Sunapple has partnered with the Greater Columbus Arts Council on the critically acclaimed Hero Within installation.
By Kitty McConnell FOR THE COLUMBUS DISPATCH • Sunday October 18, 2015 5:00 AM
Artists from ARC Industries have worked piles of recyclables into a whimsical fantasy world, transforming the main gallery of the Cultural Arts Center into a giant game board reminiscent of Candyland.
Craftsmen and women in ARC Industries’ Sunapple Studio division began working on the group project in 2013. ARC Industries, a nonprofit workforce-development group for those with developmental disabilities, boasts a studio in which artists work in a variety of mediums.
The artists created a board game called “Superland,” in which each artist is represented by his or her unique superhero game piece — in the form of an avatar on a card laminated in plastic. The original game is set out for visitors to play as they enter the center and before they walk through the human-scale installation that is inspired by the game.
A video playing in the gallery foyer explains how the “Superland” exercise developed into “The Hero Within: Imagination and Identity.” The exhibit’s interrelated sculptures — similar to stations in a board game — are made entirely from repurposed recycled materials, colored glitter and Mod Podge glue.
The collective creativity and careful craftsmanship of the artists are evident in each piece of the installation. Repurposed plastic bottles have been meticulously cut, twisted and shaped into reflective ribbons and strands.
The mind reels at the time and focus it would have taken the artists to reshape these resistant raw materials into a larger-than-life forest, a frothy beach and a dreamlike flower field.
The exhibit is like visiting the world of the classic Beatles’ song Lucy in the Sky With Diamonds. The recycled plastic and glitter come alive when lit from within by twinkling white lights.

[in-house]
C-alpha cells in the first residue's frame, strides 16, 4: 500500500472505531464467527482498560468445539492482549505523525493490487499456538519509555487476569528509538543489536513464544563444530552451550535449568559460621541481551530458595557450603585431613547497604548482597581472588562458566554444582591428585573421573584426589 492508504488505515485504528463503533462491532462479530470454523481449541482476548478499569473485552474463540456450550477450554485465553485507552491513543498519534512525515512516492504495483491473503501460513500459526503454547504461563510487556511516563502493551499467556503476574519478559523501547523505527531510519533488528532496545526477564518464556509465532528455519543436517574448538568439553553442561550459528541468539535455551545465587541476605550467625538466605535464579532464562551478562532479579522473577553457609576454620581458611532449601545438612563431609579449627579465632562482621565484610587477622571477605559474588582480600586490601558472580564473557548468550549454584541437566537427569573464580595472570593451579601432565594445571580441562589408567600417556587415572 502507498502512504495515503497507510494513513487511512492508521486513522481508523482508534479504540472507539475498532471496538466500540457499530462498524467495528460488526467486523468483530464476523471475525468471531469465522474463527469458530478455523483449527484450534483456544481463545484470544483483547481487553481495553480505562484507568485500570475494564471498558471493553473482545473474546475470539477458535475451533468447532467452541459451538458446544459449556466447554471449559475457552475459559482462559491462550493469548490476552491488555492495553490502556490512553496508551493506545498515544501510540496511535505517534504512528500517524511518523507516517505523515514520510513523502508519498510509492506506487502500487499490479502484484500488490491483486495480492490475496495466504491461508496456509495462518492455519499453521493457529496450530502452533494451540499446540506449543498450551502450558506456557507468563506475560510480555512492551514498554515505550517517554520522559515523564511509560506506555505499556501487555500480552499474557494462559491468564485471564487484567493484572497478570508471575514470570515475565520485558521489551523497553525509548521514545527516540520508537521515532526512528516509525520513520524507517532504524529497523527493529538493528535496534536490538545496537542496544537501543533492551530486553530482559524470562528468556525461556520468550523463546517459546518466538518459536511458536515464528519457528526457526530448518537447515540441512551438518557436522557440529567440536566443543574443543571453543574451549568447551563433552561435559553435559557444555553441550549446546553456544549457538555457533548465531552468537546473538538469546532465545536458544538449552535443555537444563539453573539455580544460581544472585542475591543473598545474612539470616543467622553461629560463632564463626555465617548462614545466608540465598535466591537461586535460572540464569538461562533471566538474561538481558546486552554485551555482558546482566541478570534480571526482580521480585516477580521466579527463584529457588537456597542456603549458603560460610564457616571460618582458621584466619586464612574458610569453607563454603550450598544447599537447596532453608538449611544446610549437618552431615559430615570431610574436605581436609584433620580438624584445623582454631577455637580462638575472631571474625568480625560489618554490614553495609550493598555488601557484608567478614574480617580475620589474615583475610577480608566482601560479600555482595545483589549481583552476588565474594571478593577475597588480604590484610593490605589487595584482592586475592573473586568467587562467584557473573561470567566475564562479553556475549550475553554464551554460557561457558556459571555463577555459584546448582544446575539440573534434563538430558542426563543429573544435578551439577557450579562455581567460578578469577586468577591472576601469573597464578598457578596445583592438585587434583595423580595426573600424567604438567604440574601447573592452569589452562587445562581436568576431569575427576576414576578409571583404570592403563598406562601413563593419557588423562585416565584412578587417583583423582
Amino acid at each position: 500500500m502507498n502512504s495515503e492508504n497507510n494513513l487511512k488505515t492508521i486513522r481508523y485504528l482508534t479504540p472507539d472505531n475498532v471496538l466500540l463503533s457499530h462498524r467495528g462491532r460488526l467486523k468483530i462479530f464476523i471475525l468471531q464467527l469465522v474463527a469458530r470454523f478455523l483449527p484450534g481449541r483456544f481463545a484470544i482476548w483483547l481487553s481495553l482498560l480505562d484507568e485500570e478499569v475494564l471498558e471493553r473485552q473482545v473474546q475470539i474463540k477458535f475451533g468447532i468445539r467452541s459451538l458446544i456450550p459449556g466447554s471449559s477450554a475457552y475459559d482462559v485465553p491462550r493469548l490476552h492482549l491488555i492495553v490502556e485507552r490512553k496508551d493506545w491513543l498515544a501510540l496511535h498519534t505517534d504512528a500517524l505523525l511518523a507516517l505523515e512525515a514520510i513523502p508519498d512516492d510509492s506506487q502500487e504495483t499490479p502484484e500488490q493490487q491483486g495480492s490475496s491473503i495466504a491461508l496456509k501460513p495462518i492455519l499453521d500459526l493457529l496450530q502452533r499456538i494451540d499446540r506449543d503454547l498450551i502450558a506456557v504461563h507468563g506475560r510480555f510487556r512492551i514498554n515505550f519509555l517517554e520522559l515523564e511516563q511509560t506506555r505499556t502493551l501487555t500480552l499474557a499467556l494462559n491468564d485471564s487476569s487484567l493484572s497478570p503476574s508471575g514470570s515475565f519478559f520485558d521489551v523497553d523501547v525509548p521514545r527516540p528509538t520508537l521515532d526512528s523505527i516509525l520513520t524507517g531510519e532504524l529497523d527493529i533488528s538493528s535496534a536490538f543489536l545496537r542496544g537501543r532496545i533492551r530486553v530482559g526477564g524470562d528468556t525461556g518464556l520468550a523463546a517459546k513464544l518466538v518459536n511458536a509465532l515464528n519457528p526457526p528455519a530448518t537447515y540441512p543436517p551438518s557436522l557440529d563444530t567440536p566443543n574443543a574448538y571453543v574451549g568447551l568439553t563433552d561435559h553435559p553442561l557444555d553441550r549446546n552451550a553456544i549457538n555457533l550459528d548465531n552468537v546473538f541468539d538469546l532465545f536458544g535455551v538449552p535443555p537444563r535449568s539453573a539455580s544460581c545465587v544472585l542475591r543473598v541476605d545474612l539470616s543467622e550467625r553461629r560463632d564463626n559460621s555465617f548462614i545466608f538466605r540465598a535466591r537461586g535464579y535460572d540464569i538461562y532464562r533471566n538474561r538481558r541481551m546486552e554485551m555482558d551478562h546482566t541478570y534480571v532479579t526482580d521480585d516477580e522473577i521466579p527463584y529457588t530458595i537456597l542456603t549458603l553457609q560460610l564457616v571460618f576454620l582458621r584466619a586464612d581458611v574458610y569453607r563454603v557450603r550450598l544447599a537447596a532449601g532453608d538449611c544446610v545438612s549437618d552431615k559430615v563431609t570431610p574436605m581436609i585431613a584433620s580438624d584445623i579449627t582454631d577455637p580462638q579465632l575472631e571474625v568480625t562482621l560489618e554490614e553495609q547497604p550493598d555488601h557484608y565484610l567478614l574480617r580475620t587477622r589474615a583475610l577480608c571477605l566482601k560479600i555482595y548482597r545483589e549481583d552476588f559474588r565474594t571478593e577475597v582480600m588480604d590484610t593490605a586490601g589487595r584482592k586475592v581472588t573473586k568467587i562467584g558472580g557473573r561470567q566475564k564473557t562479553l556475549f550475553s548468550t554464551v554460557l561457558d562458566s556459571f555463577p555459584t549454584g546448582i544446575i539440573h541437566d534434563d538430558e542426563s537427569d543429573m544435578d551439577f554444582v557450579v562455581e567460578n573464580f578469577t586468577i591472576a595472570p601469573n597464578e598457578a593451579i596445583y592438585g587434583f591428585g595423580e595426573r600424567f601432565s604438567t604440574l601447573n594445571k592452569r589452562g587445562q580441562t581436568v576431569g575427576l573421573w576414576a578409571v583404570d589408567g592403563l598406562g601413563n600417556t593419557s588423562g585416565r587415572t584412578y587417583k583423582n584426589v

Besides the introductory video and “Superland” game, there are several main elements of the installation.
The Forests, based on concepts developed by Adam Pfirsch and Pat D’Angostino, is a winding display of 115 sculpted trees coated in deep-blue, green and gold glitter. Vinyl record albums form the tree bases. Their skinny trunks explode 8 feet up in fronds of wavy, ribboned plastic.
The Fashion Bush was inspired by Zoe Flaherty’s passion for the sartorial. The delicate cellophane branches of the sculpture rise from the base, then droop gracefully like a willow tree. The leaves are bright plastic cutouts shaped into tiaras, dresses, sunglasses, purses and shoes.
The Sea of Love mimics a frothy wave. The piece, inspired by artist Kelly Boggs, is made from curly white plastic bottles and blue rubber cause bracelets held together by rubber bands. On an adjacent wall hangs a rainbow constructed from colorful bottle caps. A 2-D mobile — on one side a butterfly, a lady bug on the other — is suspended above.
The coral flowers in Field of Beauty will leave visitors smiling.
The artists’ brainstorming sketches are on display, and their superhero self-portraits are for sale. Priced from $20 to $50, 18 of the paintings had been spoken for by the exhibit’s first day. It’s a reminder that the nearly 40 ARC artists and craftspeople who created “The Hero Within” are hard at work every day.